Now Polk must decide whether he will enter the NFL draft as a fourth-year junior. With 4,049 career yards, he is 57 yards from breaking Napoleon Kaufman's career rushing record at Washington. Polk has said he covets that mark, believing it will validate as "the best who ever did it" at Washington.

Polk, still in full uniform, waited outside Baylor's locker room for Griffin to come out. When he did, the two potential NFL entries as underclassmen hugged.

"I'll see you somewhere down the road," Polk said.

Asked a few minutes later about whether this was his last Huskies game, Polk said, "I'm too mad right now to even think about that."

His eyes were red with tears afterward for losing a fumble at the Baylor 11, after Kasen Williams' 46-yard punt return had UW poised to go ahead 49-31 midway through the third quarter. Baylor's Terrence Ganaway ran away for an 89-yard score on the next play.

"My helmet was loose and I couldn't see. I was trying to go down and I didn't see their guy - he beat me to it," Polk said.

"Great running backs don't fumble in situations like that. ... I really felt like right there I let my team down."

Kearse quickly supported Polk.

"No matter what happened - the fumble - Chris Polk is a beast," Kearse said. "And he's going to continue to be a beast from now until whenever he stops playing football."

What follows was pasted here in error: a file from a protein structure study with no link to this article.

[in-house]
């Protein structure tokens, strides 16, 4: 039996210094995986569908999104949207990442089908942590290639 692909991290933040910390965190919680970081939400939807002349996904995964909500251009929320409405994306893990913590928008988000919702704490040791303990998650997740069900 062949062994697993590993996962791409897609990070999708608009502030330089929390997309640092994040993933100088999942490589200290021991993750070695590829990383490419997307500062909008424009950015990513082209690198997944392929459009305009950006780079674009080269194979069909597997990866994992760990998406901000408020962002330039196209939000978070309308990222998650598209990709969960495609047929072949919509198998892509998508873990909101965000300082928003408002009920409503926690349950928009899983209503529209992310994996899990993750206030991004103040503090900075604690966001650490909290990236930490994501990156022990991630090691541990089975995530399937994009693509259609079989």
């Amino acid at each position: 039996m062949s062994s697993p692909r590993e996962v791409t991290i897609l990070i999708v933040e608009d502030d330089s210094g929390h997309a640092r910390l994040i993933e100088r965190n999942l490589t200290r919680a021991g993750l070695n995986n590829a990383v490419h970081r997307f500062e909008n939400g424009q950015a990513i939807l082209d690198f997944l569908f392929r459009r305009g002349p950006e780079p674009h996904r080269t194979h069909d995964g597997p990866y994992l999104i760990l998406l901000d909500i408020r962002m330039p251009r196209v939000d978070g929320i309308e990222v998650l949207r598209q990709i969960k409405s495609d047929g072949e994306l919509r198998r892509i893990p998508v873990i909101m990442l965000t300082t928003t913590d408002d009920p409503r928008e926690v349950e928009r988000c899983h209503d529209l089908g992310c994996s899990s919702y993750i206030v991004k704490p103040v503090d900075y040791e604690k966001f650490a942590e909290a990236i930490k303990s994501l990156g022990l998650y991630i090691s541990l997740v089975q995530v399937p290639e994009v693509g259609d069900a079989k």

Washington finishes 7-6 for the second consecutive season. The Huskies, just the eighth team to make two bowl games within three years of going winless, were denied bowl wins in consecutive seasons for the first time since 1990 and '91.

Griffin got his, as expected. But Price outplayed Mr. Heisman.

RGIII was 24 for 33 for 295 yards and a touchdown pass. He also rushed for 55 yards and another touchdown.

But it was Ganaway who killed the Huskies, shredding them for 200 yards on 21 carries. That included the 89-yard sprint up the middle that revitalized Baylor. He put the Bears, down 42-24 early in the third quarter, to within 42-39 and got the 65,256 in the dome - most from Baylor, a three-hour drive away - rockin' again.

Senior middle linebacker Cort Dennison, who had a career-best 15 tackles in his final UW game, said defenders straying from their assignments at critical times doomed the defense in the second half.

"I'm not shocked. Those guys averaged 571 yards a game," Huskies coach Steve Sarkisian said. "I'm not shocked that Baylor moved the ball. The disappointment came with the big plays in the second half. That's the ultimate disappointment.